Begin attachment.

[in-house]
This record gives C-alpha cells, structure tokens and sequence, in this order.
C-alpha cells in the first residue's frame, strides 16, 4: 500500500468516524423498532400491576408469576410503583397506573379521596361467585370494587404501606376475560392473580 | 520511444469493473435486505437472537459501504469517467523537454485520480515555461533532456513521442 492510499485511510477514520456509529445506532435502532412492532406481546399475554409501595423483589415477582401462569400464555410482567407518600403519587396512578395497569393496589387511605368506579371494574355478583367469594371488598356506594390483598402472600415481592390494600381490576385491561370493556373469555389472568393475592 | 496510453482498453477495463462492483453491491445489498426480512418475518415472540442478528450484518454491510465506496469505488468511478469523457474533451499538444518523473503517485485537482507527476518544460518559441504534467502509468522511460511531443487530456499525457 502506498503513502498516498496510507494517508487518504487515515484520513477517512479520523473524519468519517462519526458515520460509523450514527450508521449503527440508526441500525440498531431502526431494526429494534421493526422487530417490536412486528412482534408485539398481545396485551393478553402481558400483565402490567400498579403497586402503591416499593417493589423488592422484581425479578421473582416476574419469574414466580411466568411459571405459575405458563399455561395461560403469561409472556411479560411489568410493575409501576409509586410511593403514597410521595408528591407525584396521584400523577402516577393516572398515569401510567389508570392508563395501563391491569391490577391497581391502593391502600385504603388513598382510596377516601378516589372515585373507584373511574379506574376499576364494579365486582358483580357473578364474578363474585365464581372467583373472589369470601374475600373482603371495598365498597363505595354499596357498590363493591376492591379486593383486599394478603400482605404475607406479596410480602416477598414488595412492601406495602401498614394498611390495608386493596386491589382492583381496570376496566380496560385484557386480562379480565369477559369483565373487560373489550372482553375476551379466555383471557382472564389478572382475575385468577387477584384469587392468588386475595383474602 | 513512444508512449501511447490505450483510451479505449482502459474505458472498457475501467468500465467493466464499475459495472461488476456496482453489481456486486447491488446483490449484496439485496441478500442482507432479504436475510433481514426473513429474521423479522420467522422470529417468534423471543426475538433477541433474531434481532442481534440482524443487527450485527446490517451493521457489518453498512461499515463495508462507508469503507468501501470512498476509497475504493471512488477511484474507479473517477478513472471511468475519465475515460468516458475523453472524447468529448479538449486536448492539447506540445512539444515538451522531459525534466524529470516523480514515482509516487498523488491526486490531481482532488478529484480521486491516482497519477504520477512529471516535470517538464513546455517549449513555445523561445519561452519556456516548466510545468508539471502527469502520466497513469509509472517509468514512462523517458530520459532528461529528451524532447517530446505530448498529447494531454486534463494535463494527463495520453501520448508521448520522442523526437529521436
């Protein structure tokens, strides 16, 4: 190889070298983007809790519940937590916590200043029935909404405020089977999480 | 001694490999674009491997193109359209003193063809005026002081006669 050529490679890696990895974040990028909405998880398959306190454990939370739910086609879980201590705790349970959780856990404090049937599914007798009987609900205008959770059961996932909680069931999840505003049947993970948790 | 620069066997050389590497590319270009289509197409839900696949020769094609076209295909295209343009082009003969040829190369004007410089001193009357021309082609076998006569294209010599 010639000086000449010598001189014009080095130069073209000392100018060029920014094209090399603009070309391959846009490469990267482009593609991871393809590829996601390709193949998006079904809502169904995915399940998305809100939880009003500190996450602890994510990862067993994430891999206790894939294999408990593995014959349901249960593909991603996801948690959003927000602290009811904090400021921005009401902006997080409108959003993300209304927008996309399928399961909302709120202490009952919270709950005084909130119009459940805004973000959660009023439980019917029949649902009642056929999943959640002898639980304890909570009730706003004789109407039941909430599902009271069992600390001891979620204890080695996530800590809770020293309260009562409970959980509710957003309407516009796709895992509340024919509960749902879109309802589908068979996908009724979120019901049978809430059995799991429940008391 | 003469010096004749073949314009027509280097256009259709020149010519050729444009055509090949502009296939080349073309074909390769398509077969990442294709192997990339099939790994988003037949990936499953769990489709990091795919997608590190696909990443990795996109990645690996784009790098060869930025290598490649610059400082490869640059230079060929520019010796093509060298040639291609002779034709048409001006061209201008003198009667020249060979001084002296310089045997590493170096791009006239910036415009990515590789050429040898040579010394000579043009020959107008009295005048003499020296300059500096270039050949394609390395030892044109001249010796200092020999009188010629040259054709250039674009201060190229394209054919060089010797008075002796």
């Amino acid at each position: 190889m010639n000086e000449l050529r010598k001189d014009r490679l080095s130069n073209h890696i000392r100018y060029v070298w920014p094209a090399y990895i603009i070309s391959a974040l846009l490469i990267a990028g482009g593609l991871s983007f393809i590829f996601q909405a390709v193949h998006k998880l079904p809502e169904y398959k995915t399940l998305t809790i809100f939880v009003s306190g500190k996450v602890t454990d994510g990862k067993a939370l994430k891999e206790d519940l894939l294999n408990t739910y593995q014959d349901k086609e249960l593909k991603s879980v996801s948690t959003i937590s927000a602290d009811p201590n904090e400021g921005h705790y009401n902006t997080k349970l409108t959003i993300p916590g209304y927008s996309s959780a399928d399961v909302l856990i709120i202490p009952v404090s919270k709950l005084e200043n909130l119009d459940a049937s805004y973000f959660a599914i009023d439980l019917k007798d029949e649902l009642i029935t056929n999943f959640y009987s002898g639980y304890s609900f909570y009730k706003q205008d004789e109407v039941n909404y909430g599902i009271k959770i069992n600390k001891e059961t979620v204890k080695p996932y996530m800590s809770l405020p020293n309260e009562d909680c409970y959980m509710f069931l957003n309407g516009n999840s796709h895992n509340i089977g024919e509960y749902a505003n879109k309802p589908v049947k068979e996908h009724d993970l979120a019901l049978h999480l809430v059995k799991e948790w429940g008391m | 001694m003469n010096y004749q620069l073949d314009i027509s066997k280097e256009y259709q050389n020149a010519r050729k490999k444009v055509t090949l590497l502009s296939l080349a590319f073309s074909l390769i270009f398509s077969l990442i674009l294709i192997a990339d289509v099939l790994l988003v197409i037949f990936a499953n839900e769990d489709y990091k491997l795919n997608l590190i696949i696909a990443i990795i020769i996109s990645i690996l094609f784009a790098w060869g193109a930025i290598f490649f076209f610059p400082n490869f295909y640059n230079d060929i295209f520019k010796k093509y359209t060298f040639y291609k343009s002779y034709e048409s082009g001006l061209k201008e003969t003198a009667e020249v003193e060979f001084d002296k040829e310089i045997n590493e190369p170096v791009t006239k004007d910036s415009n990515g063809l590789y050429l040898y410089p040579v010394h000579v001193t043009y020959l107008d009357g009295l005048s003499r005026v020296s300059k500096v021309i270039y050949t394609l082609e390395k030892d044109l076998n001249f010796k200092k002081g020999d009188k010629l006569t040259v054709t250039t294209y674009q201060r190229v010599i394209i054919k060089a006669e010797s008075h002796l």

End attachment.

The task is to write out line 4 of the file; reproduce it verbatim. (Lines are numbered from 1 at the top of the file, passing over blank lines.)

């Protein structure tokens, strides 16, 4: 190889070298983007809790519940937590916590200043029935909404405020089977999480 | 001694490999674009491997193109359209003193063809005026002081006669 050529490679890696990895974040990028909405998880398959306190454990939370739910086609879980201590705790349970959780856990404090049937599914007798009987609900205008959770059961996932909680069931999840505003049947993970948790 | 620069066997050389590497590319270009289509197409839900696949020769094609076209295909295209343009082009003969040829190369004007410089001193009357021309082609076998006569294209010599 010639000086000449010598001189014009080095130069073209000392100018060029920014094209090399603009070309391959846009490469990267482009593609991871393809590829996601390709193949998006079904809502169904995915399940998305809100939880009003500190996450602890994510990862067993994430891999206790894939294999408990593995014959349901249960593909991603996801948690959003927000602290009811904090400021921005009401902006997080409108959003993300209304927008996309399928399961909302709120202490009952919270709950005084909130119009459940805004973000959660009023439980019917029949649902009642056929999943959640002898639980304890909570009730706003004789109407039941909430599902009271069992600390001891979620204890080695996530800590809770020293309260009562409970959980509710957003309407516009796709895992509340024919509960749902879109309802589908068979996908009724979120019901049978809430059995799991429940008391 | 003469010096004749073949314009027509280097256009259709020149010519050729444009055509090949502009296939080349073309074909390769398509077969990442294709192997990339099939790994988003037949990936499953769990489709990091795919997608590190696909990443990795996109990645690996784009790098060869930025290598490649610059400082490869640059230079060929520019010796093509060298040639291609002779034709048409001006061209201008003198009667020249060979001084002296310089045997590493170096791009006239910036415009990515590789050429040898040579010394000579043009020959107008009295005048003499020296300059500096270039050949394609390395030892044109001249010796200092020999009188010629040259054709250039674009201060190229394209054919060089010797008075002796």